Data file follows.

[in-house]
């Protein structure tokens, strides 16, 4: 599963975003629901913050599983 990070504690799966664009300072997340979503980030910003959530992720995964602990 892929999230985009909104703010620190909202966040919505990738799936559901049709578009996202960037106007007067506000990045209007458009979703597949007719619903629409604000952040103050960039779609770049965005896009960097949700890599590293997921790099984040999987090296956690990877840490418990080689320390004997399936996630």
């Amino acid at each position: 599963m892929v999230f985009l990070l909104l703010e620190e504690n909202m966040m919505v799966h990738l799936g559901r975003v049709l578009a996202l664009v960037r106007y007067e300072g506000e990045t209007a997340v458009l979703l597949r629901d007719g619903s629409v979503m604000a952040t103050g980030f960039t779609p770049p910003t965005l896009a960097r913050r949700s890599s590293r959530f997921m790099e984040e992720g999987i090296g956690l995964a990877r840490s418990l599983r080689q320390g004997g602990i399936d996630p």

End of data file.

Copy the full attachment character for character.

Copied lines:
[in-house]
């Protein structure tokens, strides 16, 4: 599963975003629901913050599983 990070504690799966664009300072997340979503980030910003959530992720995964602990 892929999230985009909104703010620190909202966040919505990738799936559901049709578009996202960037106007007067506000990045209007458009979703597949007719619903629409604000952040103050960039779609770049965005896009960097949700890599590293997921790099984040999987090296956690990877840490418990080689320390004997399936996630």
């Amino acid at each position: 599963m892929v999230f985009l990070l909104l703010e620190e504690n909202m966040m919505v799966h990738l799936g559901r975003v049709l578009a996202l664009v960037r106007y007067e300072g506000e990045t209007a997340v458009l979703l597949r629901d007719g619903s629409v979503m604000a952040t103050g980030f960039t779609p770049p910003t965005l896009a960097r913050r949700s890599s590293r959530f997921m790099e984040e992720g999987i090296g956690l995964a990877r840490s418990l599983r080689q320390g004997g602990i399936d996630p």